Assimilation of Immigrants and Their Adult Children: College Education, Cohabitation, and Work

Assimilation of Immigrants and Their Adult Children: College Education, Cohabitation, and Work

Assimilation of Immigrants and Their Adult Children: College Education, Cohabitation, and Work

Assimilation of Immigrants and Their Adult Children: College Education, Cohabitation, and Work

Synopsis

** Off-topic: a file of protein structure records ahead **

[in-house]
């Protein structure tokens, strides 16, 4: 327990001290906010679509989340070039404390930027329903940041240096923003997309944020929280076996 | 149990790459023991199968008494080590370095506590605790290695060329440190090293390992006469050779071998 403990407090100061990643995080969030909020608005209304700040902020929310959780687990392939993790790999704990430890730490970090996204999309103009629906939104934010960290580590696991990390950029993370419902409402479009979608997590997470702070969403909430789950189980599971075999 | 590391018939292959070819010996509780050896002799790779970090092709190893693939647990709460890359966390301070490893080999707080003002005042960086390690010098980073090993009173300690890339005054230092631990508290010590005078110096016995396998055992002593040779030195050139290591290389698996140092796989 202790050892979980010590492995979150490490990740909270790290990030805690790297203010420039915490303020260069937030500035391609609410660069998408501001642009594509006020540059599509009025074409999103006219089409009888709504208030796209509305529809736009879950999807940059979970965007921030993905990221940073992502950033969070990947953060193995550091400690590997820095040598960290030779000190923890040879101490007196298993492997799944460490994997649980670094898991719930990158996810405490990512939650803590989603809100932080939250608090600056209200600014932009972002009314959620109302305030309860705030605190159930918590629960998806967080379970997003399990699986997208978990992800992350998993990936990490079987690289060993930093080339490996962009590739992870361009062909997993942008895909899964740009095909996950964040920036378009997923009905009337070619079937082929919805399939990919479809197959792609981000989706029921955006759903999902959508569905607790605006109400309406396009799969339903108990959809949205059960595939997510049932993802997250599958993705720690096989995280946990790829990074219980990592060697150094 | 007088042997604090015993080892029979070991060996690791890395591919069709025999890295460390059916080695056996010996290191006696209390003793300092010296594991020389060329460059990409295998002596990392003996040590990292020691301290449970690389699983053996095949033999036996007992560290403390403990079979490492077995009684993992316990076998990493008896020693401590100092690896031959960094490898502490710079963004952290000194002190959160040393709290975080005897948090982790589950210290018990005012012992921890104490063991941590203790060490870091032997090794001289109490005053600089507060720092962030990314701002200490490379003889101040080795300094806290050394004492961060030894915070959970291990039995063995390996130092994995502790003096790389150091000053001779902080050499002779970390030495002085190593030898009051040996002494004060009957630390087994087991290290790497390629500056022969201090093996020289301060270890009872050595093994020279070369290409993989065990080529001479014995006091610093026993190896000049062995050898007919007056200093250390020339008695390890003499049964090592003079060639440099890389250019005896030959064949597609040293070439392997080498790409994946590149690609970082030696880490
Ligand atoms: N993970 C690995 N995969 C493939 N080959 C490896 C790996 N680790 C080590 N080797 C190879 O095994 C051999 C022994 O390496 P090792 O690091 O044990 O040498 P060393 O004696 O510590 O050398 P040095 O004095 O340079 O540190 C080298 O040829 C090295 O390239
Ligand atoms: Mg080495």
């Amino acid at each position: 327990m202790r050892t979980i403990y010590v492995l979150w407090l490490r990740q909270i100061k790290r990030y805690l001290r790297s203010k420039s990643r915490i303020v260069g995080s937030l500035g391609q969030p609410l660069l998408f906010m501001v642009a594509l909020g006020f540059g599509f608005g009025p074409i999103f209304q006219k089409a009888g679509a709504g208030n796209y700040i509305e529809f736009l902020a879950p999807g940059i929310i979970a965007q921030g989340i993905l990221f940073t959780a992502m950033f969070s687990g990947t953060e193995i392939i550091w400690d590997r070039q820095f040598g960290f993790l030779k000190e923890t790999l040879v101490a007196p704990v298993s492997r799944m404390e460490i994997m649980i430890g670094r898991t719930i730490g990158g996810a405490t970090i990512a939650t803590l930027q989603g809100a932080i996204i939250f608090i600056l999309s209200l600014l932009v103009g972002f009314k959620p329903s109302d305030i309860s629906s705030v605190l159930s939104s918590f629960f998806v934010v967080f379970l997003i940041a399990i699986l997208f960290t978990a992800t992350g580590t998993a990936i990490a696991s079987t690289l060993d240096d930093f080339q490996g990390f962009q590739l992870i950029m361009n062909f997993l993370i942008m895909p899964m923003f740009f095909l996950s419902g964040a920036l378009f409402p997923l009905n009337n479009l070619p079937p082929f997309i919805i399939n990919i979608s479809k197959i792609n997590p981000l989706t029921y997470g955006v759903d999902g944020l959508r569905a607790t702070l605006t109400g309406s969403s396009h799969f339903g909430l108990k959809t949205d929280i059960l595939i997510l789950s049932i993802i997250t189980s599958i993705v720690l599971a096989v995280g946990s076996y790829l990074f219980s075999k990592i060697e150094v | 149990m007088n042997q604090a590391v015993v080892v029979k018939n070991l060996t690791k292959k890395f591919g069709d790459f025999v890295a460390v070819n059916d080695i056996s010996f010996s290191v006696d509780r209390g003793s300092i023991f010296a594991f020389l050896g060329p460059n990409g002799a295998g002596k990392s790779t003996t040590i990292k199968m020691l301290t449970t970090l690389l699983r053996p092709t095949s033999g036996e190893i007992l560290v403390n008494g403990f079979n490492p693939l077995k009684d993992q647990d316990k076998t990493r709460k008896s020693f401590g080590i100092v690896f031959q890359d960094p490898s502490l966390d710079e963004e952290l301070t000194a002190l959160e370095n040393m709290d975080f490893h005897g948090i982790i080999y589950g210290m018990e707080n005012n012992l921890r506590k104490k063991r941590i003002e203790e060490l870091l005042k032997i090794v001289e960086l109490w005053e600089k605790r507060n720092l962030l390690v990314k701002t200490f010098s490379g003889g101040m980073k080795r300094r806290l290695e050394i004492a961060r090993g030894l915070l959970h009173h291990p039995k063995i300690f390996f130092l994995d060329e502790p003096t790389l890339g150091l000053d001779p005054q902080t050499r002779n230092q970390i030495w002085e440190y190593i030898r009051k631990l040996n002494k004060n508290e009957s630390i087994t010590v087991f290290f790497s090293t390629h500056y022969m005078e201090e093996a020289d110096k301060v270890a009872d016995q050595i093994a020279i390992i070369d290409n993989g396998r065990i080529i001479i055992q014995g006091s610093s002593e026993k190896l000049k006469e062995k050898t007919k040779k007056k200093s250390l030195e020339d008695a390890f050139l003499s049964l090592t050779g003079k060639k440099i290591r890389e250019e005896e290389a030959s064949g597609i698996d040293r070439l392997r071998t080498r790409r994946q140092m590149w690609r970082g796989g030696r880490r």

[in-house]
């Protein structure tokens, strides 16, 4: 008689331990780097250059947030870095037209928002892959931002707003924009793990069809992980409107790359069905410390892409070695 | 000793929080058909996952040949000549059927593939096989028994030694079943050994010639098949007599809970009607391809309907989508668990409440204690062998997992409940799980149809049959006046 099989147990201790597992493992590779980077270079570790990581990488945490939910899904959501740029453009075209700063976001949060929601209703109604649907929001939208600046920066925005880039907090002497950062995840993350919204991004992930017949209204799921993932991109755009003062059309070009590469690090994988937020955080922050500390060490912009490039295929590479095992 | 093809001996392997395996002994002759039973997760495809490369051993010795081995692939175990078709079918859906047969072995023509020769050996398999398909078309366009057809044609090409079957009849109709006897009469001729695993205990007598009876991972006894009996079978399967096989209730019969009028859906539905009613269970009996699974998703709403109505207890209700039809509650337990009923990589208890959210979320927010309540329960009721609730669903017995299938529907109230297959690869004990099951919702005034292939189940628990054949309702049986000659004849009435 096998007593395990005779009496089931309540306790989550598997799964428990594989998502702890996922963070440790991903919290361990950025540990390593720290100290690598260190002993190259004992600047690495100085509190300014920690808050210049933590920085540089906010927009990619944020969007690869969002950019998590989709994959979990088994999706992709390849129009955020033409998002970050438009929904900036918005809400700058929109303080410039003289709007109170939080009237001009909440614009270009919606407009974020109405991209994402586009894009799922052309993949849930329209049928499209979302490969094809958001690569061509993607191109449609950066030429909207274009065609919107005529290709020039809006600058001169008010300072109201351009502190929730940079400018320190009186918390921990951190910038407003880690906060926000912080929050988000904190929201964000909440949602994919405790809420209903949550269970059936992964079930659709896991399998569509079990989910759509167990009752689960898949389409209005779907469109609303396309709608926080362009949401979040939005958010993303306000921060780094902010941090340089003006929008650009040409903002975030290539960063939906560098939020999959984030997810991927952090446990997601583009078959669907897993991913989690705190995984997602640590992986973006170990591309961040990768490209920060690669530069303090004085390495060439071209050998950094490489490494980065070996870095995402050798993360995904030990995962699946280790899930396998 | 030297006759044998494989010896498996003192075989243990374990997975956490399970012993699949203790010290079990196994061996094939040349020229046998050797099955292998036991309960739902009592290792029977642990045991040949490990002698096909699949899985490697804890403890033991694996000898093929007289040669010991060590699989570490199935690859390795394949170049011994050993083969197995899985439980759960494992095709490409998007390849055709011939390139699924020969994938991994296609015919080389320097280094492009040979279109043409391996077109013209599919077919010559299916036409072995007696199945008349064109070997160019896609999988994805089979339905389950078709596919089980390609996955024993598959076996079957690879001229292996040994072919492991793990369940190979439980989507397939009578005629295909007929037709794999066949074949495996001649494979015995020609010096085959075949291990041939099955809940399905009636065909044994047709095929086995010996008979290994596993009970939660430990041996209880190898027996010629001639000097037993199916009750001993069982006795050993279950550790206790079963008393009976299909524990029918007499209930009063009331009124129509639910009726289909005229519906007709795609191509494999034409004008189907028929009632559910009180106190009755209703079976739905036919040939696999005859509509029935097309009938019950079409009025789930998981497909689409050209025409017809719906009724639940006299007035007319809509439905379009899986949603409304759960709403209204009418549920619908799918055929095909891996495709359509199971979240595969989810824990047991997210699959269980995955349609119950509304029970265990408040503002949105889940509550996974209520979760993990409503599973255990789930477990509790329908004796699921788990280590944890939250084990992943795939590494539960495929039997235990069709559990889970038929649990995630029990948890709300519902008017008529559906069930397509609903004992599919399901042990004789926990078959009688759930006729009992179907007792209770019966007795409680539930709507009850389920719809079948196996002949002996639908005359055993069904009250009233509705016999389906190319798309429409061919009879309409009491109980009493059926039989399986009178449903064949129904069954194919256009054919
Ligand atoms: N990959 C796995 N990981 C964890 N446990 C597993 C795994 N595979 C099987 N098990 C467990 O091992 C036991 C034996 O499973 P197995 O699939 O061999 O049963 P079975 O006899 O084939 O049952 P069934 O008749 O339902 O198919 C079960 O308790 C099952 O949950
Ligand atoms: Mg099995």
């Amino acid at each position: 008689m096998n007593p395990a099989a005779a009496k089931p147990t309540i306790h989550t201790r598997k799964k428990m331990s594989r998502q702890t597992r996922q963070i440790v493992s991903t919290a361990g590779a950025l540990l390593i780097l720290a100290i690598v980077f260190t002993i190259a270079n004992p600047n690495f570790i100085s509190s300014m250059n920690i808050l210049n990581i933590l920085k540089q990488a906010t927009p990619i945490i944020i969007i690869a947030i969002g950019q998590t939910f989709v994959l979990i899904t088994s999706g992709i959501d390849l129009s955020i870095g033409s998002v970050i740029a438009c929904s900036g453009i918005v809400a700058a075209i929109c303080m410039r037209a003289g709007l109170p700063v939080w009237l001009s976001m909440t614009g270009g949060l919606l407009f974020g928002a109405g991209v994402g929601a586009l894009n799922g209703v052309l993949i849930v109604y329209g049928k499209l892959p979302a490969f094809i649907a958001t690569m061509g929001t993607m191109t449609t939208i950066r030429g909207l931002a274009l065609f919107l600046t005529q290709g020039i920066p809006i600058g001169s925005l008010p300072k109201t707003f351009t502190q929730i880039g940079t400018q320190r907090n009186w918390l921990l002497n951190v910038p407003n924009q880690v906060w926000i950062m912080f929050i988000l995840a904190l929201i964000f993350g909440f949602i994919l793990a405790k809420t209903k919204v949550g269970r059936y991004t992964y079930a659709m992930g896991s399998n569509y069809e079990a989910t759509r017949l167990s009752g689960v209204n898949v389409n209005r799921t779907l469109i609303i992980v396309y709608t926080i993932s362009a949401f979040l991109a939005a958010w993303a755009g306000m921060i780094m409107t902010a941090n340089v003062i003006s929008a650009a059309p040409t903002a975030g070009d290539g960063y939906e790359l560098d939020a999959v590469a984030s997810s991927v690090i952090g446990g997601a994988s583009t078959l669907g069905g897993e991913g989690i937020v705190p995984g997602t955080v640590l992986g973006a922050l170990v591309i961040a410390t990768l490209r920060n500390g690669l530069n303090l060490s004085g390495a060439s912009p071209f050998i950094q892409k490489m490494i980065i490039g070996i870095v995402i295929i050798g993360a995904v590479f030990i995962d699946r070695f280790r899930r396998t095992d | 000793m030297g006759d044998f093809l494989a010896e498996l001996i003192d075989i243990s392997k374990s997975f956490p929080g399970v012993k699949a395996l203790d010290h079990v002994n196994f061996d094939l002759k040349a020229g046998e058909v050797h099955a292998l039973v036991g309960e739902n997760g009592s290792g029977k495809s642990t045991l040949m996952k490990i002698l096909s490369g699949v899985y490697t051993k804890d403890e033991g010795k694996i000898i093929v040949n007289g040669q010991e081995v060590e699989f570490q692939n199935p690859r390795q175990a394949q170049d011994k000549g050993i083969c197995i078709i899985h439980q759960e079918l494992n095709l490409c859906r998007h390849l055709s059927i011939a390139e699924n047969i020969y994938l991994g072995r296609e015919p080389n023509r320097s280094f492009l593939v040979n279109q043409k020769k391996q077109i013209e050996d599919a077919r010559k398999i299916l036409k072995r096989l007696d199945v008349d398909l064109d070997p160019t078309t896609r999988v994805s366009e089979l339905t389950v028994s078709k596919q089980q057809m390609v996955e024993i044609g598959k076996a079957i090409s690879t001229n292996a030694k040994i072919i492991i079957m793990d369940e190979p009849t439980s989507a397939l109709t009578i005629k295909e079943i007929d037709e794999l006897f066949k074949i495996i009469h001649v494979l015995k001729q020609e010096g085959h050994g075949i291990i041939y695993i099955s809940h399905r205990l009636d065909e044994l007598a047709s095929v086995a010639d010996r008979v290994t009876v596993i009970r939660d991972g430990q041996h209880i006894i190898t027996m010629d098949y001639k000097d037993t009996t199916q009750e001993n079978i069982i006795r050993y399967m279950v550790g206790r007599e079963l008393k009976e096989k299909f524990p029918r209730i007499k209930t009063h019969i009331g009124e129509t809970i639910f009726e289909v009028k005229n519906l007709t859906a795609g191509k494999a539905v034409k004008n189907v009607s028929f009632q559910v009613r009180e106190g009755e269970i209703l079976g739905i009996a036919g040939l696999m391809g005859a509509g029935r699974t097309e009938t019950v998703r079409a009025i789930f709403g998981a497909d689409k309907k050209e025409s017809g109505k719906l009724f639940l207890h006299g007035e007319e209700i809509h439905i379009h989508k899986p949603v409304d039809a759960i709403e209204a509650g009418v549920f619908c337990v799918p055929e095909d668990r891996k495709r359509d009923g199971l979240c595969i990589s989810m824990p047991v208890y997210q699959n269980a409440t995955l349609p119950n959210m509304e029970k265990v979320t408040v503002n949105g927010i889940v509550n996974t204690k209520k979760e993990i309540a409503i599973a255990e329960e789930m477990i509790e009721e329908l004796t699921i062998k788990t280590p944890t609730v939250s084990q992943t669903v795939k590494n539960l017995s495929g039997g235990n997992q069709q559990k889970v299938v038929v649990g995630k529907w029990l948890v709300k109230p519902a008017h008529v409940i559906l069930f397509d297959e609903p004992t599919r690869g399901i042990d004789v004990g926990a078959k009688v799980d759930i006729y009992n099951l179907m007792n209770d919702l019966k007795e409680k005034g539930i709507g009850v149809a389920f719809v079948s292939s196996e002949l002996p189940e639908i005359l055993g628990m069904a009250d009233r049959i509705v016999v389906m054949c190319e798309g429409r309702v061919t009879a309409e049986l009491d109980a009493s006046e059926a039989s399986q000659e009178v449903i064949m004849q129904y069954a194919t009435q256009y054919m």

Chen studies recent immigrants and their adult children in three domains: college education, union formation, and work. In education, Chen finds that second-generation youth universally achieve higher in high school graduation than their immigrant parents. However, assimilation in terms of college education is lower among some ethnic groups due to social, cultural and structural factors. In family life, Chen finds that being raised in immigrant families protects youth from assimilating into the alternative life style of cohabitation and encourages marriage. In employment, nativity and immigrant statuses are associated with labor market segmentation and economic stratification. Non-naturalized immigrants are concentrated in ethnic enclaves; these workers typically earn lower pay and have less benefits than naturalized immigrants and natives.

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